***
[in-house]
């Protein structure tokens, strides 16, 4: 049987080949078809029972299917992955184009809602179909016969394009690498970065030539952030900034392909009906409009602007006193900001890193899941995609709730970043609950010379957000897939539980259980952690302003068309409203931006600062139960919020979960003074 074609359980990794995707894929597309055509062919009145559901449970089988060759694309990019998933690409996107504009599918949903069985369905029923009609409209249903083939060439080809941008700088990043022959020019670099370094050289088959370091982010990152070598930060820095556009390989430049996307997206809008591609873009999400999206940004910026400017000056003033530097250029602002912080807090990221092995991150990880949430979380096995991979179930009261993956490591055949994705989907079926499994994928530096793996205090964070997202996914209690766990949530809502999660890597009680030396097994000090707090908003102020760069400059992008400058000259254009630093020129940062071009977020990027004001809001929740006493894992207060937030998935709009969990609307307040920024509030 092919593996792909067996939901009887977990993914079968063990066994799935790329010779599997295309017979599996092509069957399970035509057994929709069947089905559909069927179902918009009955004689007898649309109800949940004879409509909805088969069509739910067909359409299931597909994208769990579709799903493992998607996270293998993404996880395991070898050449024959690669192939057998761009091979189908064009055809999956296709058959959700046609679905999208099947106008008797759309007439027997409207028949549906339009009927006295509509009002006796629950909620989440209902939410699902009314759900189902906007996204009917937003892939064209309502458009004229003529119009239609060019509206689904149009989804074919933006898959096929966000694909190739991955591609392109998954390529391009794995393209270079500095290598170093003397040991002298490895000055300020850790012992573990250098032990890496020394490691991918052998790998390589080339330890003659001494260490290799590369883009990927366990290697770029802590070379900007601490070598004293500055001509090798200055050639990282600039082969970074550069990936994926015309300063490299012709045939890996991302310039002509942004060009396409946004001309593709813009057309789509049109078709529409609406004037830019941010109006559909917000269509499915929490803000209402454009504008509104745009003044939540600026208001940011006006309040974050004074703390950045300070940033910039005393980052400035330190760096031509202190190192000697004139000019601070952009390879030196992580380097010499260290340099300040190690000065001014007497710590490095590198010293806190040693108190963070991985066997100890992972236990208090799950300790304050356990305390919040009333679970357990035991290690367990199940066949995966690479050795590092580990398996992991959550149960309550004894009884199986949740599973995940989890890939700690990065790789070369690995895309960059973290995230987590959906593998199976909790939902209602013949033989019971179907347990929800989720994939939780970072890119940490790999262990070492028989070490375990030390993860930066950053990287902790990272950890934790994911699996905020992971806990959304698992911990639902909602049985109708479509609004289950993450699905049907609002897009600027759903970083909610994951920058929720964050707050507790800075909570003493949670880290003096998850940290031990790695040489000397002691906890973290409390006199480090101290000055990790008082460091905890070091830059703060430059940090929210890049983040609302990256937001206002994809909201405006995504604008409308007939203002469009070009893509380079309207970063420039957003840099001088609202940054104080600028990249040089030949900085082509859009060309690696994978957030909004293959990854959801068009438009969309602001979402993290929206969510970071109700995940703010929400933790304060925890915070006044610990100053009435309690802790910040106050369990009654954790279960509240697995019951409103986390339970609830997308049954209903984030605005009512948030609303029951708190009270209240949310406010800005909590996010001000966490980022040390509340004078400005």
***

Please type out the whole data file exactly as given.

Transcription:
[in-house]
């Protein structure tokens, strides 16, 4: 049987080949078809029972299917992955184009809602179909016969394009690498970065030539952030900034392909009906409009602007006193900001890193899941995609709730970043609950010379957000897939539980259980952690302003068309409203931006600062139960919020979960003074 074609359980990794995707894929597309055509062919009145559901449970089988060759694309990019998933690409996107504009599918949903069985369905029923009609409209249903083939060439080809941008700088990043022959020019670099370094050289088959370091982010990152070598930060820095556009390989430049996307997206809008591609873009999400999206940004910026400017000056003033530097250029602002912080807090990221092995991150990880949430979380096995991979179930009261993956490591055949994705989907079926499994994928530096793996205090964070997202996914209690766990949530809502999660890597009680030396097994000090707090908003102020760069400059992008400058000259254009630093020129940062071009977020990027004001809001929740006493894992207060937030998935709009969990609307307040920024509030 092919593996792909067996939901009887977990993914079968063990066994799935790329010779599997295309017979599996092509069957399970035509057994929709069947089905559909069927179902918009009955004689007898649309109800949940004879409509909805088969069509739910067909359409299931597909994208769990579709799903493992998607996270293998993404996880395991070898050449024959690669192939057998761009091979189908064009055809999956296709058959959700046609679905999208099947106008008797759309007439027997409207028949549906339009009927006295509509009002006796629950909620989440209902939410699902009314759900189902906007996204009917937003892939064209309502458009004229003529119009239609060019509206689904149009989804074919933006898959096929966000694909190739991955591609392109998954390529391009794995393209270079500095290598170093003397040991002298490895000055300020850790012992573990250098032990890496020394490691991918052998790998390589080339330890003659001494260490290799590369883009990927366990290697770029802590070379900007601490070598004293500055001509090798200055050639990282600039082969970074550069990936994926015309300063490299012709045939890996991302310039002509942004060009396409946004001309593709813009057309789509049109078709529409609406004037830019941010109006559909917000269509499915929490803000209402454009504008509104745009003044939540600026208001940011006006309040974050004074703390950045300070940033910039005393980052400035330190760096031509202190190192000697004139000019601070952009390879030196992580380097010499260290340099300040190690000065001014007497710590490095590198010293806190040693108190963070991985066997100890992972236990208090799950300790304050356990305390919040009333679970357990035991290690367990199940066949995966690479050795590092580990398996992991959550149960309550004894009884199986949740599973995940989890890939700690990065790789070369690995895309960059973290995230987590959906593998199976909790939902209602013949033989019971179907347990929800989720994939939780970072890119940490790999262990070492028989070490375990030390993860930066950053990287902790990272950890934790994911699996905020992971806990959304698992911990639902909602049985109708479509609004289950993450699905049907609002897009600027759903970083909610994951920058929720964050707050507790800075909570003493949670880290003096998850940290031990790695040489000397002691906890973290409390006199480090101290000055990790008082460091905890070091830059703060430059940090929210890049983040609302990256937001206002994809909201405006995504604008409308007939203002469009070009893509380079309207970063420039957003840099001088609202940054104080600028990249040089030949900085082509859009060309690696994978957030909004293959990854959801068009438009969309602001979402993290929206969510970071109700995940703010929400933790304060925890915070006044610990100053009435309690802790910040106050369990009654954790279960509240697995019951409103986390339970609830997308049954209903984030605005009512948030609303029951708190009270209240949310406010800005909590996010001000966490980022040390509340004078400005």